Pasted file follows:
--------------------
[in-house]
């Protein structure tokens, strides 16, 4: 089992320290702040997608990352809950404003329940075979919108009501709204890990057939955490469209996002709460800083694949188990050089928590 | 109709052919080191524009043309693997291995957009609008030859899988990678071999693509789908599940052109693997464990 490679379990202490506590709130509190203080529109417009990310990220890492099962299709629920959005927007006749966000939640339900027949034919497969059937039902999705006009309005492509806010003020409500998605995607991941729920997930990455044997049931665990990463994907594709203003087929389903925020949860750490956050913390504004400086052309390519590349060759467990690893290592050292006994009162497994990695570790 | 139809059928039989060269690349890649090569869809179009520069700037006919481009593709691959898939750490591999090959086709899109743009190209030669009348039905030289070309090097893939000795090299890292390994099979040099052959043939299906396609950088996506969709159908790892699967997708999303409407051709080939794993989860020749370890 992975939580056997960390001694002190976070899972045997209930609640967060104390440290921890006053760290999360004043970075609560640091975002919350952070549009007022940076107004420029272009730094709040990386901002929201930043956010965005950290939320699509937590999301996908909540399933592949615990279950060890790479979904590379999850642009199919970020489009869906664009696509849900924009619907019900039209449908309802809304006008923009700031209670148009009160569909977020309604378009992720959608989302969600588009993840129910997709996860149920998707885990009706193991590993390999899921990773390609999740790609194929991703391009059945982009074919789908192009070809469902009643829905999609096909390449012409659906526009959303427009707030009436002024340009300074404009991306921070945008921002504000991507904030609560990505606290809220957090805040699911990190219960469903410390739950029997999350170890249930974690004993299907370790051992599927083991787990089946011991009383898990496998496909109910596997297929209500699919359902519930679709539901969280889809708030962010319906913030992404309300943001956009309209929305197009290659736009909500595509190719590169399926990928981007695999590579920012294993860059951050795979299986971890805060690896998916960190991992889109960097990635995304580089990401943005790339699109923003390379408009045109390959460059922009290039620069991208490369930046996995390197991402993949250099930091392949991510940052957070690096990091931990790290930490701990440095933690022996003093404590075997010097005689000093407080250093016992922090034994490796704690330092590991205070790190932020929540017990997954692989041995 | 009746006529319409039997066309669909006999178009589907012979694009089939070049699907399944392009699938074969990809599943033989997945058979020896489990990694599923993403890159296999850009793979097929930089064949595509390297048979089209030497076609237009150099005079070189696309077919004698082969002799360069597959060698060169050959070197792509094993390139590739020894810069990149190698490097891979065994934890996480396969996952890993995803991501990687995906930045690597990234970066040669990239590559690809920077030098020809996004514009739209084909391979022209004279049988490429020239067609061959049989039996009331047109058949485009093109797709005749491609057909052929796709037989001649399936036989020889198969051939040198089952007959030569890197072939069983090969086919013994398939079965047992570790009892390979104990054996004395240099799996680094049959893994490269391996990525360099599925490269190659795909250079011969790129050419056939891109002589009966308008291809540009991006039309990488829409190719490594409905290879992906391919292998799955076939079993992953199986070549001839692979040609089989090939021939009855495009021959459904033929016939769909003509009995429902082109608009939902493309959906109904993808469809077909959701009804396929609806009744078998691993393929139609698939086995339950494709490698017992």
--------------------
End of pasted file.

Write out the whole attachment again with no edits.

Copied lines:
[in-house]
């Protein structure tokens, strides 16, 4: 089992320290702040997608990352809950404003329940075979919108009501709204890990057939955490469209996002709460800083694949188990050089928590 | 109709052919080191524009043309693997291995957009609008030859899988990678071999693509789908599940052109693997464990 490679379990202490506590709130509190203080529109417009990310990220890492099962299709629920959005927007006749966000939640339900027949034919497969059937039902999705006009309005492509806010003020409500998605995607991941729920997930990455044997049931665990990463994907594709203003087929389903925020949860750490956050913390504004400086052309390519590349060759467990690893290592050292006994009162497994990695570790 | 139809059928039989060269690349890649090569869809179009520069700037006919481009593709691959898939750490591999090959086709899109743009190209030669009348039905030289070309090097893939000795090299890292390994099979040099052959043939299906396609950088996506969709159908790892699967997708999303409407051709080939794993989860020749370890 992975939580056997960390001694002190976070899972045997209930609640967060104390440290921890006053760290999360004043970075609560640091975002919350952070549009007022940076107004420029272009730094709040990386901002929201930043956010965005950290939320699509937590999301996908909540399933592949615990279950060890790479979904590379999850642009199919970020489009869906664009696509849900924009619907019900039209449908309802809304006008923009700031209670148009009160569909977020309604378009992720959608989302969600588009993840129910997709996860149920998707885990009706193991590993390999899921990773390609999740790609194929991703391009059945982009074919789908192009070809469902009643829905999609096909390449012409659906526009959303427009707030009436002024340009300074404009991306921070945008921002504000991507904030609560990505606290809220957090805040699911990190219960469903410390739950029997999350170890249930974690004993299907370790051992599927083991787990089946011991009383898990496998496909109910596997297929209500699919359902519930679709539901969280889809708030962010319906913030992404309300943001956009309209929305197009290659736009909500595509190719590169399926990928981007695999590579920012294993860059951050795979299986971890805060690896998916960190991992889109960097990635995304580089990401943005790339699109923003390379408009045109390959460059922009290039620069991208490369930046996995390197991402993949250099930091392949991510940052957070690096990091931990790290930490701990440095933690022996003093404590075997010097005689000093407080250093016992922090034994490796704690330092590991205070790190932020929540017990997954692989041995 | 009746006529319409039997066309669909006999178009589907012979694009089939070049699907399944392009699938074969990809599943033989997945058979020896489990990694599923993403890159296999850009793979097929930089064949595509390297048979089209030497076609237009150099005079070189696309077919004698082969002799360069597959060698060169050959070197792509094993390139590739020894810069990149190698490097891979065994934890996480396969996952890993995803991501990687995906930045690597990234970066040669990239590559690809920077030098020809996004514009739209084909391979022209004279049988490429020239067609061959049989039996009331047109058949485009093109797709005749491609057909052929796709037989001649399936036989020889198969051939040198089952007959030569890197072939069983090969086919013994398939079965047992570790009892390979104990054996004395240099799996680094049959893994490269391996990525360099599925490269190659795909250079011969790129050419056939891109002589009966308008291809540009991006039309990488829409190719490594409905290879992906391919292998799955076939079993992953199986070549001839692979040609089989090939021939009855495009021959459904033929016939769909003509009995429902082109608009939902493309959906109904993808469809077909959701009804396929609806009744078998691993393929139609698939086995339950494709490698017992």